The impact of ‘dairy’


Fonterra’s latest estimate of the dairy payout for the 2015/16 season is $3.85/kg milk solids. This comes off a record $8.40/kg for the 2013/2014 season. It is estimated the average dairy farmer needs $5.60/kg of milk solids to breakeven, so it goes without saying that financial upheaval is coming, but how significant and wide reaching will it be?

The extent of the impact is likely to go beyond discretionary commercial spending, on items such as infrastructure and new equipment, and extend to personal spending on items such as entertainment, transport and clothing. Rural communities across the country will feel the economic pressure. Banks will focus on highly indebted farmers, and some are likely to be forced to sell their farms. As the risk factor across the agricultural sector worsens, banks will adjust their margins across their wider lending portfolio (a means banks use to spread their risk), which could drive an increase in the cost of debt for all borrowers.

The New Zealand exchange rate with the United States dollar has been consistently dropping over the past 18 months, in part being exacerbated by the drop in the dairy pay-out, and this will cause the price of all imports to rise – private and commercial.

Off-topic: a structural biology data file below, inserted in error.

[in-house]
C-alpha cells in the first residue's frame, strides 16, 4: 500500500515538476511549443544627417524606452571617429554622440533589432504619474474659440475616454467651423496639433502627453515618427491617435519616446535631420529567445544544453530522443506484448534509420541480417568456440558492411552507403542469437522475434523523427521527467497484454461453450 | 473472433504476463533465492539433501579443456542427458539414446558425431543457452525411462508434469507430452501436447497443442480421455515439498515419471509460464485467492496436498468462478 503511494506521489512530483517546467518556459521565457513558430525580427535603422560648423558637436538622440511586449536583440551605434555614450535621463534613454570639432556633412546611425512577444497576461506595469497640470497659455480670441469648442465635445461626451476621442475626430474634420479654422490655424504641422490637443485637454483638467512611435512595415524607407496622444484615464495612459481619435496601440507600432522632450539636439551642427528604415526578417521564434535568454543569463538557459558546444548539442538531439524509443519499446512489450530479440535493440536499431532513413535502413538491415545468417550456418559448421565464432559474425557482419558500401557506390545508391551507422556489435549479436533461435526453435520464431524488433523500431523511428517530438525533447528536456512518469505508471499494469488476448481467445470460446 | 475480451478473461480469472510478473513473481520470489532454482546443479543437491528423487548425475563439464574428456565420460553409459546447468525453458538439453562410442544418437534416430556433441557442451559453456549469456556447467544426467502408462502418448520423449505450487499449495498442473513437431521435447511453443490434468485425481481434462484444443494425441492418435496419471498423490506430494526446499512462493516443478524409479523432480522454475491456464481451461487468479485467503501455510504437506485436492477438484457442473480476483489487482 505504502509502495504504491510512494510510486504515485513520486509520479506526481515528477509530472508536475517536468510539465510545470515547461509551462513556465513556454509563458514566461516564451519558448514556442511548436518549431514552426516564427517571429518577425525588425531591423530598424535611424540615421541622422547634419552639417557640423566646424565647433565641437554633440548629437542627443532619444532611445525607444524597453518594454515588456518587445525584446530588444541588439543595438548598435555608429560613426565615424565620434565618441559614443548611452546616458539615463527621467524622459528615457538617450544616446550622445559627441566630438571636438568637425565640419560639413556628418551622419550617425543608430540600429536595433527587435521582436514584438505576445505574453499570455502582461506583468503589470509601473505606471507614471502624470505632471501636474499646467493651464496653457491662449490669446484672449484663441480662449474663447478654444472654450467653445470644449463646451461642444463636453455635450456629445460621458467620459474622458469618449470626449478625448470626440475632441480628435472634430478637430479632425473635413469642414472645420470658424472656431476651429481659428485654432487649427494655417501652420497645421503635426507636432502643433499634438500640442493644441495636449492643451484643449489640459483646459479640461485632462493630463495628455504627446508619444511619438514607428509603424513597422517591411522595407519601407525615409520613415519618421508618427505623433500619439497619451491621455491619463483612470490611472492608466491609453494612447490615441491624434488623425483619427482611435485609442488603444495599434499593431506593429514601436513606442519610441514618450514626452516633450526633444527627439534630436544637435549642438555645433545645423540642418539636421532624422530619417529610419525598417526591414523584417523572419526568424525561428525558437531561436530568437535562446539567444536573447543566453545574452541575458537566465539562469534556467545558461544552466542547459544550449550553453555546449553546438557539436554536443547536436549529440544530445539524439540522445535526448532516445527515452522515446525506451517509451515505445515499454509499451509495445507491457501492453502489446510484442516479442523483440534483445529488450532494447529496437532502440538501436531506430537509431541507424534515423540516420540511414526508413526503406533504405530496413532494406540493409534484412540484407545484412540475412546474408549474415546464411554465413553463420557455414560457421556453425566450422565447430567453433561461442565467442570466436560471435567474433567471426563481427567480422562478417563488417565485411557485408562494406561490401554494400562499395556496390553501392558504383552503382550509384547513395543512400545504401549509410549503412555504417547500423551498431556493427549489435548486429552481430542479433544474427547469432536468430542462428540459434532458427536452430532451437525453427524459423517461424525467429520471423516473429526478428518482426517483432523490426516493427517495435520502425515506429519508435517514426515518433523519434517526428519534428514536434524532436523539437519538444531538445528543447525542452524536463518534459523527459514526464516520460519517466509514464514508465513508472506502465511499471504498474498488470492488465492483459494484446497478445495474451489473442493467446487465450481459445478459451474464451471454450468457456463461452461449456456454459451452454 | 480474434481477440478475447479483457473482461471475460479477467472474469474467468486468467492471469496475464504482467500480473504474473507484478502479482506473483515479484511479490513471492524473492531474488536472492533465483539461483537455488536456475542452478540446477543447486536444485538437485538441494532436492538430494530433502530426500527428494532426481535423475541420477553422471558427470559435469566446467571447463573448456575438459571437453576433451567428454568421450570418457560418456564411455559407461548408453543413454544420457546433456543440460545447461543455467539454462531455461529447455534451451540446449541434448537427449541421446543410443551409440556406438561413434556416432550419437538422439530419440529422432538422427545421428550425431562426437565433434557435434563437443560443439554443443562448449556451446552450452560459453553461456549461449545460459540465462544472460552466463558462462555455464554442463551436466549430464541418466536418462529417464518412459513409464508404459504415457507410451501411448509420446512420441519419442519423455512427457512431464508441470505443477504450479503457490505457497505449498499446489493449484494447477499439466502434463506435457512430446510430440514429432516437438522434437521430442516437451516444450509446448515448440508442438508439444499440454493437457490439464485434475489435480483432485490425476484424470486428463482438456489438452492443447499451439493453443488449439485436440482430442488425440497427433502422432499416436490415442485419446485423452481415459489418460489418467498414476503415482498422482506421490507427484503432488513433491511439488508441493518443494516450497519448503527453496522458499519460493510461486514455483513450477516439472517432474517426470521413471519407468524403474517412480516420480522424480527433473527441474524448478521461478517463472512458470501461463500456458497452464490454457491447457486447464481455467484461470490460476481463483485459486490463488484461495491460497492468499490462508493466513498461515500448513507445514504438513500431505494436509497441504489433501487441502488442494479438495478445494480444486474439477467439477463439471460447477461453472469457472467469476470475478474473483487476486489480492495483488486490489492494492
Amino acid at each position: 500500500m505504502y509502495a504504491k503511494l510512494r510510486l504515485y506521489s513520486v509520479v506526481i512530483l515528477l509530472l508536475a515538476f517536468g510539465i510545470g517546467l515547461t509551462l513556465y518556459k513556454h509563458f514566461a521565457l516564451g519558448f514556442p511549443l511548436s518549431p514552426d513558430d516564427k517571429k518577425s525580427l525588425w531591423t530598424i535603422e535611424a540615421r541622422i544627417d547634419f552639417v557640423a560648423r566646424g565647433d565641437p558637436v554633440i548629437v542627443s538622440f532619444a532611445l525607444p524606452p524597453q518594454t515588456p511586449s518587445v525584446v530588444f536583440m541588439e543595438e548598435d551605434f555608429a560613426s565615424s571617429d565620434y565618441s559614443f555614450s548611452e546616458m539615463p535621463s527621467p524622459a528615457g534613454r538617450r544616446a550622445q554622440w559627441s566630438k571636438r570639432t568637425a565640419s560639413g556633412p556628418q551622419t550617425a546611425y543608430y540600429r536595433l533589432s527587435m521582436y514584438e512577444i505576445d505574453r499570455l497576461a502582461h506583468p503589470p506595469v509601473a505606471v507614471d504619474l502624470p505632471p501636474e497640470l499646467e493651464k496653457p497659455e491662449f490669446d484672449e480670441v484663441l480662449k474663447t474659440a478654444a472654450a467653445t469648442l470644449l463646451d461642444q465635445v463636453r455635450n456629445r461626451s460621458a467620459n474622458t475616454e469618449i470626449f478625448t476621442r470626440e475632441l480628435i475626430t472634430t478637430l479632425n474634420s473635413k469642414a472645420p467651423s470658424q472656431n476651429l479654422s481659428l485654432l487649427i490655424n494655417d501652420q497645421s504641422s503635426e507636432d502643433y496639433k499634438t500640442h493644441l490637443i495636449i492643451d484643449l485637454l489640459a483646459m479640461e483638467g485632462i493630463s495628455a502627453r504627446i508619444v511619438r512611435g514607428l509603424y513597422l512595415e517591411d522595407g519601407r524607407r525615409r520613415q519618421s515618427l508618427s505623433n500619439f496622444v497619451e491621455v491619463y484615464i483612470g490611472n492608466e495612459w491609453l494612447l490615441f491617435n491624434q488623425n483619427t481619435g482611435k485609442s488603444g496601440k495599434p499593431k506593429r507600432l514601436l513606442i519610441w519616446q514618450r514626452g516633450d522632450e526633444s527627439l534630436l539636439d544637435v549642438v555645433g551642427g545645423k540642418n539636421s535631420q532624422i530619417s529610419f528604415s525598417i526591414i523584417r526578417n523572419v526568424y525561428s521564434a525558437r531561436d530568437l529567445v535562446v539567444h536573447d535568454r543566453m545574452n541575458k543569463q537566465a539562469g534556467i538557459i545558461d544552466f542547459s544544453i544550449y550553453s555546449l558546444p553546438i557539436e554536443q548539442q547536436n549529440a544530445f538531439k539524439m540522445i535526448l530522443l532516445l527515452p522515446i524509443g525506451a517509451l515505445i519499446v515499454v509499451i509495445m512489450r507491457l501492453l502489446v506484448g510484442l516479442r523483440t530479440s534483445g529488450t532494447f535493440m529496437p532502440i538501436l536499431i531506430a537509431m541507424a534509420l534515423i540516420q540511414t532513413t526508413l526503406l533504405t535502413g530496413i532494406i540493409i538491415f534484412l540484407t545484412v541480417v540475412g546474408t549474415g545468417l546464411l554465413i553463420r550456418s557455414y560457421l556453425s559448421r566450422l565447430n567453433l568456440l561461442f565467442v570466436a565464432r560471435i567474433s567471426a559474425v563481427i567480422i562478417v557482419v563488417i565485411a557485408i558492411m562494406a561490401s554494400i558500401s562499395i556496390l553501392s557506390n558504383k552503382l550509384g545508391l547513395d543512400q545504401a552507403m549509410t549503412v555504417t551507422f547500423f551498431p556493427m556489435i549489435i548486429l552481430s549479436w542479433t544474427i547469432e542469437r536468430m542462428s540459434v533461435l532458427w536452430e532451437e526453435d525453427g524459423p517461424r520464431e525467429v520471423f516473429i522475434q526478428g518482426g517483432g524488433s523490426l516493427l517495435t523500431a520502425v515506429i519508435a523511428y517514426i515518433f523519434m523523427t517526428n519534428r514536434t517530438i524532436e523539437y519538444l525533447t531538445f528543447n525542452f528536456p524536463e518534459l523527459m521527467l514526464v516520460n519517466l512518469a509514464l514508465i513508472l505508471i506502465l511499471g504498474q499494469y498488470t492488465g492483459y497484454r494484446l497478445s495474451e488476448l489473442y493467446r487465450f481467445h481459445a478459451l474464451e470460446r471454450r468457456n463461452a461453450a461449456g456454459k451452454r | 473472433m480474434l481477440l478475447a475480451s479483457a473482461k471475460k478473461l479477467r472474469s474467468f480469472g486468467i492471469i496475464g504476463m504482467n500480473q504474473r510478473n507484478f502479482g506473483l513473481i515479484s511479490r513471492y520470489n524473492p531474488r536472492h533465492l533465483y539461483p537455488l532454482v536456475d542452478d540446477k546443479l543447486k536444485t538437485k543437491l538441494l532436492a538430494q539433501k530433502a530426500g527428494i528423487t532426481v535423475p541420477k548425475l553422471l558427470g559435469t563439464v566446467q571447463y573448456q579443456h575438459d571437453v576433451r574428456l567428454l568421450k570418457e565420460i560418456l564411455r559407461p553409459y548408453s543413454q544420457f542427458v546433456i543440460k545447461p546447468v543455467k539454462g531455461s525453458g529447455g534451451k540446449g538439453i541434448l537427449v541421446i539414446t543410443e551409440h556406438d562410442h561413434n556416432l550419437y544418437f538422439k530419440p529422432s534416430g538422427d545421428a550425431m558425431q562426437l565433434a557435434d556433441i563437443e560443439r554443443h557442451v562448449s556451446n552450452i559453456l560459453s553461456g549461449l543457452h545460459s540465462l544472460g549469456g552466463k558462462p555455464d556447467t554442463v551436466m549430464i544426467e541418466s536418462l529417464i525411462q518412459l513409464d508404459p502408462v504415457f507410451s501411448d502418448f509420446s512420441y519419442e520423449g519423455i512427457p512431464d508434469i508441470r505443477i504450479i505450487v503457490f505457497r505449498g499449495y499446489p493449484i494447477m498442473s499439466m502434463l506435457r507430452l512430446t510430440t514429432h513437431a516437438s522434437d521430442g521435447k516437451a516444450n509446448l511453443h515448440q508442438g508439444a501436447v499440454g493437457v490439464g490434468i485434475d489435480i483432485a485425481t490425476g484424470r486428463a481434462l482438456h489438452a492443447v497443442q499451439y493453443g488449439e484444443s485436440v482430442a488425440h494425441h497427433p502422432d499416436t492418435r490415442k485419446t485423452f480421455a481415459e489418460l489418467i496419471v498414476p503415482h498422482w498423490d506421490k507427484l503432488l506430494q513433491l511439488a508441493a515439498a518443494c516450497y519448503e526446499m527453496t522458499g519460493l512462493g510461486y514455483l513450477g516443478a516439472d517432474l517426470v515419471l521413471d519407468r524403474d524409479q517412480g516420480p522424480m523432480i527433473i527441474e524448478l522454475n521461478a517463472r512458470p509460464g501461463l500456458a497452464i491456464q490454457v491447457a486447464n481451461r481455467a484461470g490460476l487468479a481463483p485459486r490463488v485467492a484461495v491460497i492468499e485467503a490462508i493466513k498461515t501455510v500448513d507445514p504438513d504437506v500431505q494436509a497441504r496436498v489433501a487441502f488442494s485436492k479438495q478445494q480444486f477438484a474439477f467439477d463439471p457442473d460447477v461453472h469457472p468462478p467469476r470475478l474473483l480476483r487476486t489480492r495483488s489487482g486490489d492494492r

Despite the milk price dropping, it was a positive sign to see 126,063 people attend the 2015 National Agricultural Fieldays. That is over 6,000 more than last year. However, the true test will be what the revenue numbers will be for spending at the event. Last year, equipment sales of $369m were made.

On the bright side, ‘dairy’ comprises 20 per cent of New Zealand’s exports, so although it is material, it is not the only egg in New Zealand’s basket. The remaining 80 per cent of exporters will enjoy the benefit of the lower New Zealand dollar. The tourism sector is also expected to grow as a result of the change in the exchange rate.

To survive, it is essential that all businesses that are reliant on the dairy industry ensure they are resilient and well prepared. Being proactive and talking to your banker and us early is the key. Forecast cash flow and budgets should be reviewed and revised to ensure they are realistic. Further, methods for creating cost efficiencies should be implemented to ensure your business remains competitive…and survives.

If you wish to discuss how to survive this current situation, please give us a call.

Published Spring 2015.

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